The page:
Independent School Admissions: Shepherding Your Flock
Posted on June 21, 2015
In early July, I will have the privilege of sharing some of Proctor Academy’s marketing and communication story with attendees at Blackbaud’s K-12 User conference in Boston. This post will give a quick preview of that presentation. In short, the lesson learned this year is that sometimes you need to shepherd your flock more than you think.
The independent school admission process is incredibly competitive as the number the total addressable market continues to shrink, especially when you look solely at domestic applications. While some schools will never struggle to find qualified applicants, at Proctor, we are simply not one of the few schools whose name brand alone draws thousands of applications a year. Don’t get me wrong, our brand is strong. We have a niche’ and it is one we must continue to solidify as we move forward. We just need to help each of our inquiries better understand who we are as a school and whether or not they are a good fit for our educational model. Our inquiries need to be actively guided toward application, and eventually enrollment.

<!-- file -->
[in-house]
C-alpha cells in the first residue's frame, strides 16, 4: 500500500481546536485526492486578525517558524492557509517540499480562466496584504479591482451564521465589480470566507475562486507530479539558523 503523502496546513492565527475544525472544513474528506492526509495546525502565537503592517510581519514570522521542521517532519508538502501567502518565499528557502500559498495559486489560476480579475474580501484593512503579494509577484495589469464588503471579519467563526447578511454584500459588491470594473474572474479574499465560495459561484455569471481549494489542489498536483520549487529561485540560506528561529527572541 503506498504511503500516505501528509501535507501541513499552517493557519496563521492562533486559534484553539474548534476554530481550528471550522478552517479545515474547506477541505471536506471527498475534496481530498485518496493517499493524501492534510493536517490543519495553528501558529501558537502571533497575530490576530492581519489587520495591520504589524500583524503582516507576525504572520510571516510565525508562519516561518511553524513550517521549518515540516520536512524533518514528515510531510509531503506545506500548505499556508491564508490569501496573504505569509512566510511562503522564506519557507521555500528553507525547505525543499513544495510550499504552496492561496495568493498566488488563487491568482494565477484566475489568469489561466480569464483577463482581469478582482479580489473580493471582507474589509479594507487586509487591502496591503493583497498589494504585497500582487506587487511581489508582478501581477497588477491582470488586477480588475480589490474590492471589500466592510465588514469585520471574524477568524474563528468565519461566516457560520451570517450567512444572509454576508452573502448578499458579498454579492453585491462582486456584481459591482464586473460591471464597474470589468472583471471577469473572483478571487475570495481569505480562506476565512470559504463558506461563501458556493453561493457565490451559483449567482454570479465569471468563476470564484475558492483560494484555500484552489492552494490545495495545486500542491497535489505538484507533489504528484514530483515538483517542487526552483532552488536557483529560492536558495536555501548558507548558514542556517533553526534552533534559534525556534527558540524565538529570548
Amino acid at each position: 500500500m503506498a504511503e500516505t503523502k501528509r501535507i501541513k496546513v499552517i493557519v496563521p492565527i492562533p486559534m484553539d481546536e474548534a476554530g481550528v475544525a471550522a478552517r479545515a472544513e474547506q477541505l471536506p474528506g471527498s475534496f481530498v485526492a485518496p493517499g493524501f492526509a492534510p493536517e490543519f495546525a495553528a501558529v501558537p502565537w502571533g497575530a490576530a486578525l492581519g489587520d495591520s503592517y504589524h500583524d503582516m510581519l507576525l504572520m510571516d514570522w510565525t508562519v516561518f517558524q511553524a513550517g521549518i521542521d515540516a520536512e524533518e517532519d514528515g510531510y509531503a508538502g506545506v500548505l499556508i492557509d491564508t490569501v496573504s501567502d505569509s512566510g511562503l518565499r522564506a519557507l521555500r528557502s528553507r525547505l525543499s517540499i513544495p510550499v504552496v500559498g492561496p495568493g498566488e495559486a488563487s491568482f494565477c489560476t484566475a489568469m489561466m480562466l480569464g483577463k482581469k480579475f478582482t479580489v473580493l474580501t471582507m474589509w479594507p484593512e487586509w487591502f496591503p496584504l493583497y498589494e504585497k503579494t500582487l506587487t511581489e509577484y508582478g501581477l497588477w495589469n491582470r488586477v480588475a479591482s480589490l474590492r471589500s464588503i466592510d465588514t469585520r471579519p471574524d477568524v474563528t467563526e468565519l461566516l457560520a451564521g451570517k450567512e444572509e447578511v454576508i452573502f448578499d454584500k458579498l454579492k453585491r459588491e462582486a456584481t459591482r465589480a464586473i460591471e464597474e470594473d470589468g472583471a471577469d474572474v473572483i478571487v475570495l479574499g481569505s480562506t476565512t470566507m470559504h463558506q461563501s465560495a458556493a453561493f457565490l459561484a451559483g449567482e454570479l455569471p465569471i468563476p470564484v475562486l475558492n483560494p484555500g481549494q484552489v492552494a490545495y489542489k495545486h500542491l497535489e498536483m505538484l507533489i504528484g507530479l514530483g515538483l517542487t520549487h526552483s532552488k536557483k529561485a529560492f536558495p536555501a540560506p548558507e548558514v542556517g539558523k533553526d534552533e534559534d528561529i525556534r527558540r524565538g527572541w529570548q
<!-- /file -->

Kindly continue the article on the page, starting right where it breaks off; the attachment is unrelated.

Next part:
Traditionally, our admissions cycle looked something like this:
- Family hears about school and calls the Admission office where initial questions are answered and family is encouraged to inquire online.
- Admission team waits for a call from family to set up a visit.
- Family visits and interviews.
- Admission team waits for application to roll in by February 1.
- Admission team lets family know of decision on March 10.
- Admission and communication team scrambles to bombard family with ‘useful’ content prior to Revisit Days in early April.
- Admission team hopes and prays for strong yield from Revisit Days and begins. shaping school as enrollment contracts come in the door.
- Business Office reminds Admissions of financial aid restrictions and revenue numbers they need to hit.
- Admission team continues to admit lesser qualified, full-pay students to meet revenue numbers.
- School year begins and repeat cycle.
Does this sound familiar? It was all too familiar to us, and we thought to ourselves: there must be a better way! Last July we pressed pause on this workflow and poked as many holes in it as possible. We asked ourselves, how does a shepherd guide this flock of sheep? Does he give them instructions to walk to the field to graze and wait for his directions to be followed? Or does he gently, actively work his flock of sheep so they efficiently and effectively reach their destination without any being lost along the way?
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